In 2014, Pamela left everything she knew about life in Seattle, and set out on a soul journey devoted to picking up where she left off as a musician and artist over 35 years ago.  Since then, she has crafted three albums featuring her mastery on didgeridoo, busked and performed at numerous venues, fairs and festivals, made an eye-opening trip to Mexico and collaborated with a broad spectrum of musicians, dancers and artists. Prior to this chapter, she worked her way through the 9-5 world before making a life-changing decision to leave Seattle and start a new chapter devoted to her music.


Now, the Washington-based multi-instrumentalist is leading a double life playing didgeridoo pumping out powerful dance rhythms on one hand and composing for piano spinning out reflective neo classical works on the other. Either way, the music she makes is born out of reaching deep into the soul to reflect the emotional beauty that life can be. To her, the art of making and playing music is an ongoing practice that takes her ever deeper into the connection between art and life and how they can influence and enhance each other.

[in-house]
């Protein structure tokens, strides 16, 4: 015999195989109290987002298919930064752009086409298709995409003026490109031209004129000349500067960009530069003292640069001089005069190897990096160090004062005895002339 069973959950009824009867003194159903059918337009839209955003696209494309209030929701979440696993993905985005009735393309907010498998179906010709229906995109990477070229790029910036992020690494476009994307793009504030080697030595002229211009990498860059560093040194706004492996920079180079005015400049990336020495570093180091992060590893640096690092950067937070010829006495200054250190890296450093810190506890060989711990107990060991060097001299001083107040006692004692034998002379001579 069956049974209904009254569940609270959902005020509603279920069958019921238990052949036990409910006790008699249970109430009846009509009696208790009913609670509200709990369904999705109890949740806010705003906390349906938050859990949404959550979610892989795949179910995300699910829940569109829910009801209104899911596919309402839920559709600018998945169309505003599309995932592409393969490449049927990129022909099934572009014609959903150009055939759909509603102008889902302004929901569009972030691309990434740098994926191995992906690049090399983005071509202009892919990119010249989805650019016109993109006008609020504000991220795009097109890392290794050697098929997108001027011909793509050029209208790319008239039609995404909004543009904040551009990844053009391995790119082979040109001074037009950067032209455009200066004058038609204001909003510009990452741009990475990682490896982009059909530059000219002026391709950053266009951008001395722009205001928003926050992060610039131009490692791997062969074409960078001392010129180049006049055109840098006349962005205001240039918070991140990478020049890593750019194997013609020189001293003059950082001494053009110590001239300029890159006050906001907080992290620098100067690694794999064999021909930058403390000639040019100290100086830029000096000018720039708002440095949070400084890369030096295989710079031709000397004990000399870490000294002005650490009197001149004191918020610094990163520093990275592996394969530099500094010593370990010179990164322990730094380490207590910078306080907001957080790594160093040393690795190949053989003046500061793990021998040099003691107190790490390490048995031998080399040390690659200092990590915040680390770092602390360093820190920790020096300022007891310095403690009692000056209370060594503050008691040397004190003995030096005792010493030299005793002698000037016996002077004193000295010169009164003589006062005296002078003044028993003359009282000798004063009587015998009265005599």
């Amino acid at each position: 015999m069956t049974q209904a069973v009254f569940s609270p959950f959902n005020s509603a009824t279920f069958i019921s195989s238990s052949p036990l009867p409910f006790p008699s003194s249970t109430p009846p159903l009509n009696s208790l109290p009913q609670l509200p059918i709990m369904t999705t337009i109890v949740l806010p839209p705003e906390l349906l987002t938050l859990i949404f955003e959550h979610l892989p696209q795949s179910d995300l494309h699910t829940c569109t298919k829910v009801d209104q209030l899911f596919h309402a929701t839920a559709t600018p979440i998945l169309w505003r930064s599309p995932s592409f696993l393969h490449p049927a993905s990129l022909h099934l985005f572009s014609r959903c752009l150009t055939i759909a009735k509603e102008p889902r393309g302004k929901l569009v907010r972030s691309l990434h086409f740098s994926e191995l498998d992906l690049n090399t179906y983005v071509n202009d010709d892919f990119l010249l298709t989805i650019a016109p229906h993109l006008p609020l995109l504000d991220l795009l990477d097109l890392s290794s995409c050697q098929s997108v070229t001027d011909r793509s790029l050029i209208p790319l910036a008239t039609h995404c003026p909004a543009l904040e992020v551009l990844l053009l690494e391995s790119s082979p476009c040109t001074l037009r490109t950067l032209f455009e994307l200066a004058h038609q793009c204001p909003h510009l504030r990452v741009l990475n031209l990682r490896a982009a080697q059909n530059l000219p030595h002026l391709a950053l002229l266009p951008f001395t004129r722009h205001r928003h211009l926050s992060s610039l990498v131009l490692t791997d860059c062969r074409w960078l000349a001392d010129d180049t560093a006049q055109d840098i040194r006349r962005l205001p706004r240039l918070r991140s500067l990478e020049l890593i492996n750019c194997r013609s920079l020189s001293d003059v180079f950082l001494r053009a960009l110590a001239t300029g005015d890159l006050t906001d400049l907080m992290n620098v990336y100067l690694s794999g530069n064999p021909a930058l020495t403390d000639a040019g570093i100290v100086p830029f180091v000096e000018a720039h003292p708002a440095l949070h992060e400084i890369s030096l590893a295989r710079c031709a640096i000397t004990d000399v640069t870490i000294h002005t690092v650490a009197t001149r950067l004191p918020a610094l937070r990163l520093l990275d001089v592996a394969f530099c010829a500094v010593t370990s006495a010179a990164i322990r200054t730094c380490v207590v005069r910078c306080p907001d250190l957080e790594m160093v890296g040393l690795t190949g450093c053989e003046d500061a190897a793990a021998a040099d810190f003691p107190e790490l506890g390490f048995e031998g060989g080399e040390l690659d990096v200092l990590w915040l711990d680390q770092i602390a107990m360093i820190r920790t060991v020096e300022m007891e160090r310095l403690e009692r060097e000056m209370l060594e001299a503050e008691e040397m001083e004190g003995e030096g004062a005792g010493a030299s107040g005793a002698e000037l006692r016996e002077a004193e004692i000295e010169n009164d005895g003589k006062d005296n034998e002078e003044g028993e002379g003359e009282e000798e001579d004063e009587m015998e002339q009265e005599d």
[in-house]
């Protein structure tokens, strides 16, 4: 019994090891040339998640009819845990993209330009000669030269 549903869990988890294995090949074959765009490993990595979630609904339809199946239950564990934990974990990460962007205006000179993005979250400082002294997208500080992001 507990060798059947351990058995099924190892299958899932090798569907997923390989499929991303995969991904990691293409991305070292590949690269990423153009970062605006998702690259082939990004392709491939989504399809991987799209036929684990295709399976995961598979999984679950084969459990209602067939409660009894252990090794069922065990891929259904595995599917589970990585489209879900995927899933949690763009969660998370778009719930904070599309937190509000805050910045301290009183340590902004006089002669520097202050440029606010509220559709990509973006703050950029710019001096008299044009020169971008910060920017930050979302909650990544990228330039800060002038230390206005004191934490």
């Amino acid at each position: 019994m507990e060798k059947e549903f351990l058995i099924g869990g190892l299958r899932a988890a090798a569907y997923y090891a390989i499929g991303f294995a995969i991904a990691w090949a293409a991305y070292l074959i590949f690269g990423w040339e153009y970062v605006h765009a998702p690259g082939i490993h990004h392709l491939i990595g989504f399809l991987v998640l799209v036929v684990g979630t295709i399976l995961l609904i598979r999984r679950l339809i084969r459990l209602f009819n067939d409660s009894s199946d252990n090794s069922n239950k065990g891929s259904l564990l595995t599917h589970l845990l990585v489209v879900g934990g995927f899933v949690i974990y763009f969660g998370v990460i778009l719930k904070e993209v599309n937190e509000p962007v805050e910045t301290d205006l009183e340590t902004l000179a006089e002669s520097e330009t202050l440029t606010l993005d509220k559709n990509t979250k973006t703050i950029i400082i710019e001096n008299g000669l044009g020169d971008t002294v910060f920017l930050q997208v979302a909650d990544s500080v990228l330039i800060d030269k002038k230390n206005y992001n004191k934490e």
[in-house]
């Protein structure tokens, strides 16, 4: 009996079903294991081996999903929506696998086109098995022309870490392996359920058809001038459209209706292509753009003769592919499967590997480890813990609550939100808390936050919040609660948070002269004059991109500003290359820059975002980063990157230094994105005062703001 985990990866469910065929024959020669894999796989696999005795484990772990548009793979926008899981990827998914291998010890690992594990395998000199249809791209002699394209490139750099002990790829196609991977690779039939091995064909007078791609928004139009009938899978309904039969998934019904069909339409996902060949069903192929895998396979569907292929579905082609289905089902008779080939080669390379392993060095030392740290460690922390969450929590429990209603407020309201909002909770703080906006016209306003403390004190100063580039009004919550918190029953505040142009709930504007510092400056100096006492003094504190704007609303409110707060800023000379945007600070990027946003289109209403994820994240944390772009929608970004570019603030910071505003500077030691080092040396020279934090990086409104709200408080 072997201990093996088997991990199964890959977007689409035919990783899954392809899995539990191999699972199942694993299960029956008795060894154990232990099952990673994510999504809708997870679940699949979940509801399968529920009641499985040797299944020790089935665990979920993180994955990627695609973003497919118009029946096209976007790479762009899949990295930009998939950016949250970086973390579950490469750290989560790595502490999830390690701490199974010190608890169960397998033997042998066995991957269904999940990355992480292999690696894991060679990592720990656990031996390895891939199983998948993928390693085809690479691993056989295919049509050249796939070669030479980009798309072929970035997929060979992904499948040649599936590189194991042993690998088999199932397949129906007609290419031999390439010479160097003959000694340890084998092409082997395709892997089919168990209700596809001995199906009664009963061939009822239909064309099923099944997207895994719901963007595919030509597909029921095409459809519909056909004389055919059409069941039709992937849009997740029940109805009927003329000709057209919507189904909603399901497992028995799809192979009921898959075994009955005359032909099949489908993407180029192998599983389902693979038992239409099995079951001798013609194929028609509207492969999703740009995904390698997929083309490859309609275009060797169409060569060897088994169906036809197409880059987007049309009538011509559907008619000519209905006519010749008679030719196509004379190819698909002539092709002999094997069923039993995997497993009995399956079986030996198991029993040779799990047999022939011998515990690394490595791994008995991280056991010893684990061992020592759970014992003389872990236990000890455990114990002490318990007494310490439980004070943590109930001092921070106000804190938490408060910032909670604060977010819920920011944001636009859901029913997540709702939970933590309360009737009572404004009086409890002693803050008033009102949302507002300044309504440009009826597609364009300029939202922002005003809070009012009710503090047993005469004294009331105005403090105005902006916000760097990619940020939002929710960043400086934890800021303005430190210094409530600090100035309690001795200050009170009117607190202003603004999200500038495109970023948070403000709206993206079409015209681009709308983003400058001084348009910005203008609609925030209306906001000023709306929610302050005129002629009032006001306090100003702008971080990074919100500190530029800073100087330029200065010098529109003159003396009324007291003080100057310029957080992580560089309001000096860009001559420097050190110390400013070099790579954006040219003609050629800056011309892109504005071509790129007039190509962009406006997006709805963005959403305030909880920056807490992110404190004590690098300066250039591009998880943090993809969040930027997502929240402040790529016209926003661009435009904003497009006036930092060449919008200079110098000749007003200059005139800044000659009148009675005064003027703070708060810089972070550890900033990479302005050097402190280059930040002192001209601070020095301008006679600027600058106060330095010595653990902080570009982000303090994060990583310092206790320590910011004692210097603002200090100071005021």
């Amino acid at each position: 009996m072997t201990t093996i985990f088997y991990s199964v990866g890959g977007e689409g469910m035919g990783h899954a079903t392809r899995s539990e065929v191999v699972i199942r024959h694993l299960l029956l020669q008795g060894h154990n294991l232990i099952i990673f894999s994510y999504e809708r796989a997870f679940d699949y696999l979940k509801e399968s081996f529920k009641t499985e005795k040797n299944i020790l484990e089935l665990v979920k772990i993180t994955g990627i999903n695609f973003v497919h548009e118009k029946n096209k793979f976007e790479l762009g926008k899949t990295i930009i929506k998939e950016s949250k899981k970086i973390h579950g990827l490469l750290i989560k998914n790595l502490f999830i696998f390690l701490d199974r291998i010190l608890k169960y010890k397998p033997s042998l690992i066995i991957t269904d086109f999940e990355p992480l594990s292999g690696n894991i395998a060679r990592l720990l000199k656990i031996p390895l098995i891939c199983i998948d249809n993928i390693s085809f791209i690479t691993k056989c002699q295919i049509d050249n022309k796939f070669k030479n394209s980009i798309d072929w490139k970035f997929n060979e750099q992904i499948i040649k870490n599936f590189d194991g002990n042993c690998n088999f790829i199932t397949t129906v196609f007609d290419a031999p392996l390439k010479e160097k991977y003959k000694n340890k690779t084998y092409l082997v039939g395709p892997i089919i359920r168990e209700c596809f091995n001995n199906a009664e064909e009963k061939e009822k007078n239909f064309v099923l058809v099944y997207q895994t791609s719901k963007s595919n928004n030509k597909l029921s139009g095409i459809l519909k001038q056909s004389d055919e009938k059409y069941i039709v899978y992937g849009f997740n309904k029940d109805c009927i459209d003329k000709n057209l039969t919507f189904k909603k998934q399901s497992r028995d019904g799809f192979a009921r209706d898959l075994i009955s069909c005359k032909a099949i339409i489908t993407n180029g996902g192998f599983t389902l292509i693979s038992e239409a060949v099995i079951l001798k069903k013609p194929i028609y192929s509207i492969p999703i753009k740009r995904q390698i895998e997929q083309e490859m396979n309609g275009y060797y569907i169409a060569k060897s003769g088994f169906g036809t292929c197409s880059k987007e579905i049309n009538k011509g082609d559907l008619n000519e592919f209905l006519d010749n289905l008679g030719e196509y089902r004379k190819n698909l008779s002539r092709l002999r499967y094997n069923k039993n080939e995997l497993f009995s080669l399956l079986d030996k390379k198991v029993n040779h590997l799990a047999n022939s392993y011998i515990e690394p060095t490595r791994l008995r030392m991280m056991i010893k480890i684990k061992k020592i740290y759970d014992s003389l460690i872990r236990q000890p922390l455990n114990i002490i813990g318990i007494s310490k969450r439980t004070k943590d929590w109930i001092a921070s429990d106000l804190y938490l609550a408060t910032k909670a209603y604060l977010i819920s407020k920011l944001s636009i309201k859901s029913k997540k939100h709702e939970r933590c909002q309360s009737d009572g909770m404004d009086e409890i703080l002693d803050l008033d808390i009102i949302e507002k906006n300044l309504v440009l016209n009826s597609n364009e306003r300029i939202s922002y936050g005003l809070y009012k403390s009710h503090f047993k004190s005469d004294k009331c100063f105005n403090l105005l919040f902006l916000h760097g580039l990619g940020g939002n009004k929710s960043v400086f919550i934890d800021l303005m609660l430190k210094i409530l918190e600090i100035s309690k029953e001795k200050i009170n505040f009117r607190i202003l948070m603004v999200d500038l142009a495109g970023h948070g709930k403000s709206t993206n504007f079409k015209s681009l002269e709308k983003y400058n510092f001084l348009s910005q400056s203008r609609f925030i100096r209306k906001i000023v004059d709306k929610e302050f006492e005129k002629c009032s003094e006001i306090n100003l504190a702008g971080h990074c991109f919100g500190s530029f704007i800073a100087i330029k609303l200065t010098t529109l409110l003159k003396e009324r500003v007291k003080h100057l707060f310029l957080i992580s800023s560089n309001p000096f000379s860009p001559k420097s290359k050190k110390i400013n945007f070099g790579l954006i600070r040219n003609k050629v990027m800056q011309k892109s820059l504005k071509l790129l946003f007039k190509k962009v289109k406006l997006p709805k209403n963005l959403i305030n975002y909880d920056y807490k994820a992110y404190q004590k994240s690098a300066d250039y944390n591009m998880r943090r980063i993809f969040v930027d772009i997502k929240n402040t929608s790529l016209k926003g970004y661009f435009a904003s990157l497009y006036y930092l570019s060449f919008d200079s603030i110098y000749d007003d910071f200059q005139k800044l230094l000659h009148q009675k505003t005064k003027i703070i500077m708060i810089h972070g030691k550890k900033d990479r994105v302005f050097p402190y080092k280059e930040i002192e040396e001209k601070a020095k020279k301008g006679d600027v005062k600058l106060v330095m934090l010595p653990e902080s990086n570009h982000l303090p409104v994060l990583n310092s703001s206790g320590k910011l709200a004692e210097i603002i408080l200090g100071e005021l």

Her musical journey started at the age of six with learning to play the organ, which quickly became a way of diving into a world of sonic exploration. Later she added piano, synthesizer and voice but in 2005, her trajectory completely changed when she discovered didgeridoo through hearing a recording of Aboriginal artist David Hudson. Since then, Pamela has taken didgeridoo, married it with a composer’s mind and has brought this ancient instrument to a whole new level for audiences who are not as familiar with it.


The history of didgeridoo is long and varied. It is an instrument of many Australian Aboriginal tribes who use it primarily for dance, ceremony, celebrations and telling of the Dreamtime Stories – the Aboriginal stories of creation. In was roughly in the early 1960’s when didgeridoo hit Western shores. Since then, it’s been considered a novel instrument but Pamela’s deft capabilities, songwriting skills and creativity is beginning to change this view as she creates works influenced by rhythms from drum music of the Middle East and urban funk and rich hues of ambient electronic music.


Though didgeridoo remains at the forefront of her artistry, Pamela has also continued her work with synthesizers, piano and voice often combining all of these instruments in her compositions. In addition to making music, she also crafts didgeridoos and teaches both workshops and private lessons on playing didgeridoo and in her spare time loves to travel on road trips in her van.

A personal note:

Thank you so much to those Aboriginal communities who have shared the didgeridoo with the outside world as part of sharing their culture. It’s my hope that in doing so, all of us can bridge cultural gaps as we learn more about each other and work together to build a world out of love, respect and balance.